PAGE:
When I was district attorney, we noticed many cases of domestic violence where the facts included that one partner, almost always the man, choked the woman with his bare hands.
In the cases we saw, the victim did not die, had no visible injuries and seemed to promptly recover once his hands were removed.
Thus, this conduct usually did not result in a criminal charge.
But many times the woman reported that while being choked she couldn’t breathe, lost consciousness, her vision got blurry or she saw “stars.” In followup interviews afterwards, some victims had headaches, ringing in their ears, sore throats, difficulty swallowing or speaking, hoarseness or even had voice changes or memory loss.
We began to pay attention to the frequency of this type of attack in the late 1990s, after seeing that it was often part of the Domestic Incident Reports of what victims told the police. In late 2010, New York law added the crime of strangulation, but back then, this crime did not exist.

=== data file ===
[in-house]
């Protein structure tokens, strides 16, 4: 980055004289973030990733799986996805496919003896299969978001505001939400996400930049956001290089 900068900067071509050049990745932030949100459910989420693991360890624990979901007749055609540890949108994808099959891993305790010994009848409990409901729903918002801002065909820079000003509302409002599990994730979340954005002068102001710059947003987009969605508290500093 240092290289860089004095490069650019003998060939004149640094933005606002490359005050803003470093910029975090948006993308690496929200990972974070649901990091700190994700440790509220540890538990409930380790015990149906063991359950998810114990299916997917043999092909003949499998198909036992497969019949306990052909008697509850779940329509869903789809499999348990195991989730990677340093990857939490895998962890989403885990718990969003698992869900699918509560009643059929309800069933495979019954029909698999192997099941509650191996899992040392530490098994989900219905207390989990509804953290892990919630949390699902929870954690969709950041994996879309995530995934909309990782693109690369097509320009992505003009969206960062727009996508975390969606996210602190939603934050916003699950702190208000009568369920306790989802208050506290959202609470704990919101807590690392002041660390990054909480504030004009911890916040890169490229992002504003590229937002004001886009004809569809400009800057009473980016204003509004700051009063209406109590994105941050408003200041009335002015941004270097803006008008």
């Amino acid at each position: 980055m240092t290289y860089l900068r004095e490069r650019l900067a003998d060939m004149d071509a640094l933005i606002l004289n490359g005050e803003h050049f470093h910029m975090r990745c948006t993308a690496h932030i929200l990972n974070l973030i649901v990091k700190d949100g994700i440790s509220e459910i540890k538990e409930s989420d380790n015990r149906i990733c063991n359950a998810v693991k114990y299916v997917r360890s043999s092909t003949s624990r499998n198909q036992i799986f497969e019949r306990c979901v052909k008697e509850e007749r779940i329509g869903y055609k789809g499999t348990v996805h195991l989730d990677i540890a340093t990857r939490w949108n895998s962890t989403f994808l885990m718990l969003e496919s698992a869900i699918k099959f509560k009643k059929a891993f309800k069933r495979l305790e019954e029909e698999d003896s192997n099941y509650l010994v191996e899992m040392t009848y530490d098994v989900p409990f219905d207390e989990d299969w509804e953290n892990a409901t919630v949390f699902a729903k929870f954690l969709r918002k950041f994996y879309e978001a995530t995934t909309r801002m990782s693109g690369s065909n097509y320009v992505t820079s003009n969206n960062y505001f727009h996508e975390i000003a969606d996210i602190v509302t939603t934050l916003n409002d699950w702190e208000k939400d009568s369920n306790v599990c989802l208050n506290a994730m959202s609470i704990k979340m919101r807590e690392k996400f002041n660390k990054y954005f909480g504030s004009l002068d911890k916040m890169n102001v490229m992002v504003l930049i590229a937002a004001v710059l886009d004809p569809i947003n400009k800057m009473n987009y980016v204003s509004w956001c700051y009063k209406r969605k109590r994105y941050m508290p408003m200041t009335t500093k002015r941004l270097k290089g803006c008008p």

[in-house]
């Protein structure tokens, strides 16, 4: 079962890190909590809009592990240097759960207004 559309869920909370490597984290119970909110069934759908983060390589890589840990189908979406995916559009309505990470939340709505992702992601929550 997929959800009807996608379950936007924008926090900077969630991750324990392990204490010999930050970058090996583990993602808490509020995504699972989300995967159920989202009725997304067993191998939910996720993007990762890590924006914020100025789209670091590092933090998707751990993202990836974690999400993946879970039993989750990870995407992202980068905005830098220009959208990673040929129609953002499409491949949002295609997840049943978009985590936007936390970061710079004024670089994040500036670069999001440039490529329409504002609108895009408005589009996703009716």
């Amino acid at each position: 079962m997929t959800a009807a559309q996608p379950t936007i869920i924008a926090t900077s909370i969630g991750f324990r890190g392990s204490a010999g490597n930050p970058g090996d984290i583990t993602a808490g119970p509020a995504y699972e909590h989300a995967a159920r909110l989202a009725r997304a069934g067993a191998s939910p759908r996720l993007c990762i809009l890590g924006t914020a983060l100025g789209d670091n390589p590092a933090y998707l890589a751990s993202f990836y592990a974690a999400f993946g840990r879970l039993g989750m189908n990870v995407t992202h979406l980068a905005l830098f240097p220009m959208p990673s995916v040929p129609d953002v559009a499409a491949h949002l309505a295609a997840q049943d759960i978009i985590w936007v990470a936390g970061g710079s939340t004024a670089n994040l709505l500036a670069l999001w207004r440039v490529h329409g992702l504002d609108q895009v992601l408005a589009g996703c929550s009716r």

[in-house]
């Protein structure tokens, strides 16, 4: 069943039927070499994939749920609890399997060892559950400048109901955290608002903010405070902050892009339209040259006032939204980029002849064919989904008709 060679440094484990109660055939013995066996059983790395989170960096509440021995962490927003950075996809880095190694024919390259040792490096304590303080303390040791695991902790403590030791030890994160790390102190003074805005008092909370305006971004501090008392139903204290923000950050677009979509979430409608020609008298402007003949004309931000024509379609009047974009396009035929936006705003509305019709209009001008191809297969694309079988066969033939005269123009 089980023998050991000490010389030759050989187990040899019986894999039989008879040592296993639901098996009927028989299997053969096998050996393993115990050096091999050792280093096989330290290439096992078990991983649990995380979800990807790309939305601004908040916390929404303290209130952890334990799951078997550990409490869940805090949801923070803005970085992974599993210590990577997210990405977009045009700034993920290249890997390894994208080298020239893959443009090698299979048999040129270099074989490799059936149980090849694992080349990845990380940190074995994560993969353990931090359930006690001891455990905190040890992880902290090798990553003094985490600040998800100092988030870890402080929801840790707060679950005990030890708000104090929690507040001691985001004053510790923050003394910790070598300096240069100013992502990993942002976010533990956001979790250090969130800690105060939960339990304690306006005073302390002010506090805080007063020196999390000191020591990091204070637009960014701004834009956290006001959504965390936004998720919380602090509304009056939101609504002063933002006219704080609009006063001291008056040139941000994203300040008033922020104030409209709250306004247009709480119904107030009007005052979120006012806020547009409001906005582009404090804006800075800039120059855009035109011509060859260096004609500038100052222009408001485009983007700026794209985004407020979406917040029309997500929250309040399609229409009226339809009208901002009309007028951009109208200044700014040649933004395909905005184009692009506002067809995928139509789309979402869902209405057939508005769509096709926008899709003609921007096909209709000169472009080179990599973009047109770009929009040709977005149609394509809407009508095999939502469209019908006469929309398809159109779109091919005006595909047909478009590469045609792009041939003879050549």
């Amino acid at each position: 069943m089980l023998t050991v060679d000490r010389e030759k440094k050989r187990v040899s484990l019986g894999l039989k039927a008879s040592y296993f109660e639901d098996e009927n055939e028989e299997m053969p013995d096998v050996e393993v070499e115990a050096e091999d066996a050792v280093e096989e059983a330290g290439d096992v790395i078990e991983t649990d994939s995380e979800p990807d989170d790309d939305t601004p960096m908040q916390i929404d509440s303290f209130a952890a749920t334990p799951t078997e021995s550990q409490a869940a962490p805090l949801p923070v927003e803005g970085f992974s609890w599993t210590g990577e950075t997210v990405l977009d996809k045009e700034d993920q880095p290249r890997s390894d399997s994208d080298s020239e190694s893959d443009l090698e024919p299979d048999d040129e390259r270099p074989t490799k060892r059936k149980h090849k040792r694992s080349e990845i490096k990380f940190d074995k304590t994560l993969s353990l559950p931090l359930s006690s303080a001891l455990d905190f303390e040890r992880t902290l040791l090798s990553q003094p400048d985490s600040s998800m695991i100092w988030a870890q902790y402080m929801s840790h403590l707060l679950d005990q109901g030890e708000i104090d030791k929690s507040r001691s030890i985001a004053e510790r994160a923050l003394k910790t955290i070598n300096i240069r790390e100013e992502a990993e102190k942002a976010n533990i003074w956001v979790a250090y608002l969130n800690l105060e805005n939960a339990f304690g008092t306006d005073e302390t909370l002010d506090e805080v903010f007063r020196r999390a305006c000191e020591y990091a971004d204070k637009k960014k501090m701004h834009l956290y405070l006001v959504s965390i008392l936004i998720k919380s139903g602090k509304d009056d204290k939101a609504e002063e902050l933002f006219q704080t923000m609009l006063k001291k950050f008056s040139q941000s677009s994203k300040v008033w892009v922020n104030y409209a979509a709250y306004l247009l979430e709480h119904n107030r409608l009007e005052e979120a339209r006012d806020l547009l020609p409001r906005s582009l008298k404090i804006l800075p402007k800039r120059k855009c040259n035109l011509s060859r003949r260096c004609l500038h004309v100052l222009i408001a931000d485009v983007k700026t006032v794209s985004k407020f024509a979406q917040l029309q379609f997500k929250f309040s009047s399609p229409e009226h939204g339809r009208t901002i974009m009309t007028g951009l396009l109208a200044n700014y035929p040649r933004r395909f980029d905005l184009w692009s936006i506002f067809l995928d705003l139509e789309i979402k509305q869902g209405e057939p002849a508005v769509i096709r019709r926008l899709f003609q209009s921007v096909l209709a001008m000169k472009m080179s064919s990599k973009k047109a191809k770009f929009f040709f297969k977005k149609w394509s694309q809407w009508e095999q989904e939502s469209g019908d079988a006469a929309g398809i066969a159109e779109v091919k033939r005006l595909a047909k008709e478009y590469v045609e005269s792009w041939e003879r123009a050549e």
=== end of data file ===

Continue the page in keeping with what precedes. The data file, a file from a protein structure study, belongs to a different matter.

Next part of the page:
If there was a charge, it had to be under the regular assault statute, which, in New York, requires actually causing physical injury.
OFTEN NO MARKS
In exploring how to best handle these cases, we learned about prosecutors in San Diego who consulted with emergency-room doctors. They learned how dangerous it is when hands lock around a person’s neck, that this cuts off the blood supply to and from the brain.
Often, no outward marks are left.
In 1999, we brought a prosecutor and a physician from San Diego here — they trained more than 150 local professionals, including 911 operators, first responders, law enforcement officers, emergency physicians and nurses, prosecutors and victim advocates. They taught us about the dangers of strangulation and how to identify and prosecute it.
I’d always thought that choking someone was about cutting off the air supply, the ability to breathe. It certainly can be but, more importantly, the pressure of hands around someone’s neck closes the arteries carrying blood and oxygen to the brain and also shuts down the veins that return blood from the brain.